The draft of this Newsletter optimistically included Spring in the title, we settled on the less controversial May Newsletter. We will say no more about the British weather until it changes.
The Tweed Run
May Day Bank Holiday weekend saw us wheeling out the vintage Pashley two-seater for our second London Tweed Run. The efforts of participants in terms of outfits and bicycles is of an ever increasing standard, this ‘metropolitan bicycle ride with a bit of style’ is becoming a must-attend spectacle for those with two-wheeled or vintage interests. Many thanks to the folks at Brooks for inviting us along. Read more and view the photographs of our day in the CHERCHBI Journal.
We have visited a number of exhibitions in London recently, David Shrigley and Jeremy Deller at the South Bank Centre (ends this Sunday 13 May), Yayoi Kusama at the Tate Modern (ends 5 June) andDavid Hockney‘s A Bigger Picture at the Royal Acadamy of Arts whose iPad-generated paintings must be seen to be believed as they’re technically and aesthetically wonderful.
Scott’s Last Expedition at the Natural History Museum left a lasting impact. The exhibition marks the centenary of Captain Robert Falcon Scott’s final 1910-13 Terra Nova expedition to Antarctica. A wealth of information and artefacts are displayed including items of equipment, provisions and specimens. Despite the obvious tragedy, the expedition could claim some successes in scientific terms, and scientific discovery was a major goal. The film footage and large scale photographs by expedition photographer Herbert Ponting provide gritty glimpses into the reality of expedition life. The excerpts of Scott’s diary, read out toward the exhibition’s end, sum up the courage and selflessness of the five men who perished on their return from the pole. The exhibition continues until 2 September ’12.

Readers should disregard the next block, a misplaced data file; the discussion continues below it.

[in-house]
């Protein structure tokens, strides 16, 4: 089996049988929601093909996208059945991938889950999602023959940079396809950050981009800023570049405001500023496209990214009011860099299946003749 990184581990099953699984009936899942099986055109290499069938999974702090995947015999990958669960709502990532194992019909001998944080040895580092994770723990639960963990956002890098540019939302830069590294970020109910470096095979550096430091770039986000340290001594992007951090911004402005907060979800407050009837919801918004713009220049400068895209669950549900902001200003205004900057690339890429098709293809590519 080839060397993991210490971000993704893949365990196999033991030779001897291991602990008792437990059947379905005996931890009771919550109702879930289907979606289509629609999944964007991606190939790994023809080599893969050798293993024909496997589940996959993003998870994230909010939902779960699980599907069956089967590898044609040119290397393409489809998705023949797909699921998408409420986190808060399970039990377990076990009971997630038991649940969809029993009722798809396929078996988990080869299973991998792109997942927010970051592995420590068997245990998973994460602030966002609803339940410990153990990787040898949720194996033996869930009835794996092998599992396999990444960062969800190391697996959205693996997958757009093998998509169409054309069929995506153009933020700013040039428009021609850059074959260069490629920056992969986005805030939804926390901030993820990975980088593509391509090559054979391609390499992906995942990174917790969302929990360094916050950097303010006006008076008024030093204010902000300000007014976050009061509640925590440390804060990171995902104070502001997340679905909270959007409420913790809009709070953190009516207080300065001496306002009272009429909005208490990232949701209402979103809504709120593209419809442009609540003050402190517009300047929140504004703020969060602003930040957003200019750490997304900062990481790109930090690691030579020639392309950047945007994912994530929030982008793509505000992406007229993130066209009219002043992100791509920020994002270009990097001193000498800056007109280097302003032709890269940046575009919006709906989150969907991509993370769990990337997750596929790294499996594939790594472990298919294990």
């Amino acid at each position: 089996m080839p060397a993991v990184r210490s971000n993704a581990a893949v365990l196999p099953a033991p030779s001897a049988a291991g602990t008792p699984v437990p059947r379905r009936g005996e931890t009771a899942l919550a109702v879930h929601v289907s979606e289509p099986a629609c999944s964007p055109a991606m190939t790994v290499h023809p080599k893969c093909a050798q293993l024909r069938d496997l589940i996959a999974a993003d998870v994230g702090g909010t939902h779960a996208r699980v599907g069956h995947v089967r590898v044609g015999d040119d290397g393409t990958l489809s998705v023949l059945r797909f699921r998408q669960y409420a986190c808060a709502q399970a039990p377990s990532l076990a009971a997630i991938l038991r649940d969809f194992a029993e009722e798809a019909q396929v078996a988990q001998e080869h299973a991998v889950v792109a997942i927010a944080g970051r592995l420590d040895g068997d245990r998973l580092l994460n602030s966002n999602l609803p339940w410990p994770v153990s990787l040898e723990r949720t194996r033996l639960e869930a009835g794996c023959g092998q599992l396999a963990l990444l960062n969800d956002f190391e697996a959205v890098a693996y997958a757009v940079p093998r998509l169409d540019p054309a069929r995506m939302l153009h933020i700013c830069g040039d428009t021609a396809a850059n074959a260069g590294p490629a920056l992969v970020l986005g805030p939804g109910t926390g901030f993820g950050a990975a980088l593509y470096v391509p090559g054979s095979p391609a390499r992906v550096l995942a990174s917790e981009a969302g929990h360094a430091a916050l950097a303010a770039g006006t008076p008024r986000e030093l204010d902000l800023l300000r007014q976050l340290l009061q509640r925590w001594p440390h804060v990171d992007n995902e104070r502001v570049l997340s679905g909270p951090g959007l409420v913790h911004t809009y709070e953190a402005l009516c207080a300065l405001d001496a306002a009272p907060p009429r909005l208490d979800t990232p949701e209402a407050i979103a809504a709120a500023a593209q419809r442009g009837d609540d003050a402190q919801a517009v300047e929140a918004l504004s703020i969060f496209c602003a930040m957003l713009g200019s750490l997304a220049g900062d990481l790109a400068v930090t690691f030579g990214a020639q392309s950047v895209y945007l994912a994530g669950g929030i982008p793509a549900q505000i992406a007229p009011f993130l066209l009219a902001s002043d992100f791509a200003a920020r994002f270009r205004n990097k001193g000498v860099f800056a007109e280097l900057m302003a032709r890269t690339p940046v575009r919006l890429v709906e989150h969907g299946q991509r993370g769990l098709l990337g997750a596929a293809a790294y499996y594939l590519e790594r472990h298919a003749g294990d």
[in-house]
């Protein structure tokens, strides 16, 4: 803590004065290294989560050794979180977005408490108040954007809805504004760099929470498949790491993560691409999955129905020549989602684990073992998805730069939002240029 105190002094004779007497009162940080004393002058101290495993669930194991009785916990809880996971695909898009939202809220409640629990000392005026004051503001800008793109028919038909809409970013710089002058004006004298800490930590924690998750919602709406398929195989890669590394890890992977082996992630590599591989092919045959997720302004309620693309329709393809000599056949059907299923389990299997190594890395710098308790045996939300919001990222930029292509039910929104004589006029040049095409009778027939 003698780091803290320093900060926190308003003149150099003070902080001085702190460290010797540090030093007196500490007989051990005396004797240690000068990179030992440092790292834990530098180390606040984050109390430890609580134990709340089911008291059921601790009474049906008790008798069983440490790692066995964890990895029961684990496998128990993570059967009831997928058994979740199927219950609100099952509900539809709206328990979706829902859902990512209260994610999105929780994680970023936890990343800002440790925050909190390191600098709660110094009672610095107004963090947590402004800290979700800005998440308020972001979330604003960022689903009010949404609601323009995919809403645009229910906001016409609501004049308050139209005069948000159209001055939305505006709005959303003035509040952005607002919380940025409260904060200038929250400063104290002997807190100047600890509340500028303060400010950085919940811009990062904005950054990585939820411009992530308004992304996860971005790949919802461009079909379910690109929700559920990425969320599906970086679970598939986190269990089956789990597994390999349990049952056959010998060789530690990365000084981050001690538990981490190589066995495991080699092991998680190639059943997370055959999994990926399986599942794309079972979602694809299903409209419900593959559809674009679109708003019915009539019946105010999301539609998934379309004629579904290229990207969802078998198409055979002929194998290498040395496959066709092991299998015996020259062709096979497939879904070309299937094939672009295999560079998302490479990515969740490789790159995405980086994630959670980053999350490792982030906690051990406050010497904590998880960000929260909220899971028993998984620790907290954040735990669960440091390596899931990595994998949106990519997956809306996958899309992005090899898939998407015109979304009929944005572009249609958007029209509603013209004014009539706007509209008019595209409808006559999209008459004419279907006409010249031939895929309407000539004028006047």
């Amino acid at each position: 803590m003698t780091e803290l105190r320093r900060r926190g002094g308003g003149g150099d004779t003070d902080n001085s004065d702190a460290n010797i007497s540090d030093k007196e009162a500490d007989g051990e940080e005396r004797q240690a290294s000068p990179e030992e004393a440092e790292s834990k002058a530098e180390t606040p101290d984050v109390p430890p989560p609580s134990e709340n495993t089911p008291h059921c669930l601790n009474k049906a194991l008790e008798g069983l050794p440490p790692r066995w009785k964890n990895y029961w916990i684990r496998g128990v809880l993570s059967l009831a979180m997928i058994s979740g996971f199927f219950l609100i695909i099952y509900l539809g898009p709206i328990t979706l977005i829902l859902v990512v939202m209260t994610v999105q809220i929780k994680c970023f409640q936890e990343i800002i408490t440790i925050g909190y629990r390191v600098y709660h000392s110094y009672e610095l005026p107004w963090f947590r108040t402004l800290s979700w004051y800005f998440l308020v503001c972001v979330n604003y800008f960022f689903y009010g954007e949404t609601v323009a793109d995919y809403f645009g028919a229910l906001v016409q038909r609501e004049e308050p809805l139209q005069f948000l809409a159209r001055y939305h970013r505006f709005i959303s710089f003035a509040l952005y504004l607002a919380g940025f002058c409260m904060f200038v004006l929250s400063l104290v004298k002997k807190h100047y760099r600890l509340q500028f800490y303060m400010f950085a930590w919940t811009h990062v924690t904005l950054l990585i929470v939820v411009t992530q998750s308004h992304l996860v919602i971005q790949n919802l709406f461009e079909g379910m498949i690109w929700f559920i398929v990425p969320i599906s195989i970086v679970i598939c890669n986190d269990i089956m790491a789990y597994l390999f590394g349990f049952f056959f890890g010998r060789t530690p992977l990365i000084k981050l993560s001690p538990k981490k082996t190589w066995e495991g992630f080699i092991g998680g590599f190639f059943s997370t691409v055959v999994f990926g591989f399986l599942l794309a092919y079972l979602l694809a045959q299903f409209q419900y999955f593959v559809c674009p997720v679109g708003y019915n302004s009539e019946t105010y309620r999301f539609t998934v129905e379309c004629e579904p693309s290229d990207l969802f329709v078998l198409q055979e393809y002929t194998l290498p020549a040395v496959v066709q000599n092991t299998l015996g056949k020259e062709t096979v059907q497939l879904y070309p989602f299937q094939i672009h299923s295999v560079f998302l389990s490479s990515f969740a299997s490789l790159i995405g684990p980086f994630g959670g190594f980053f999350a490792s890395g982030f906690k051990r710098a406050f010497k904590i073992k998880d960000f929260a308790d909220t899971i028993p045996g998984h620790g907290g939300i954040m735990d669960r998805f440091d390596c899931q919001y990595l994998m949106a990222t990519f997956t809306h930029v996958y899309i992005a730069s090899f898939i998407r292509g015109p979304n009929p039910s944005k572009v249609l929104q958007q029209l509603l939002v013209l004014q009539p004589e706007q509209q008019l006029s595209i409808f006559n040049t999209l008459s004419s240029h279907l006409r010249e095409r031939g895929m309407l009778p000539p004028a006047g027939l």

Next month, British Design 1948 – 2012 at the V & A and hopefully the Hermes Leather Forever exhibition.
John Smedley Factory Visit
In late April I headed north to Derbyshire for my first, long-overdue to visit to the John Smedley factory at Lea Mills near Matlock. Overdue, as I bought my first peice of John Smedley knitwear age 14 and have had a very deep admiration for the company ever since. They also have a large and reasonably priced factory shop at the mill. I can’t explain why it took me so long but am certain it won’t be 30 years until my next visit. Visit the CHERCHBI Journal for the indepth write up and 40 photographs.
New Balance 30 years
Around the time I was unwittingly starting a life-long fascination with fine English knitwear, the first pairs of New Balance trainers were rolling off the production line in West Cumbria. The excellent Visit Flimby website provides more information on the company’s UK manufacturing presence over the past three decades and features some of their long standing employees including Roy Bell, shoemaker and Northern Soul Boy.
We keep an ear and eye on on the media, particularly when British manufacture or bags are involved. It’s often still a surprise when we see one of our own and this invariably results in a moment of nervousness as we scan the page to ascertain the tone of review. Thankfully on this ocasion,Selectism and Lineage of Influence, have taken a shine to the English Union bags.
War Department bag
The most recent addition to our reference archive is this vintage leather British War Department bag. I like the simple folded construction and oversized stitching, rivets and hardware. This won’t directly influence future design direction, but it’s interesting reference. I don’t know the intended use, the metal lining suggests tools or munitions possibly. I would be interested to know if anyone has any ideas.
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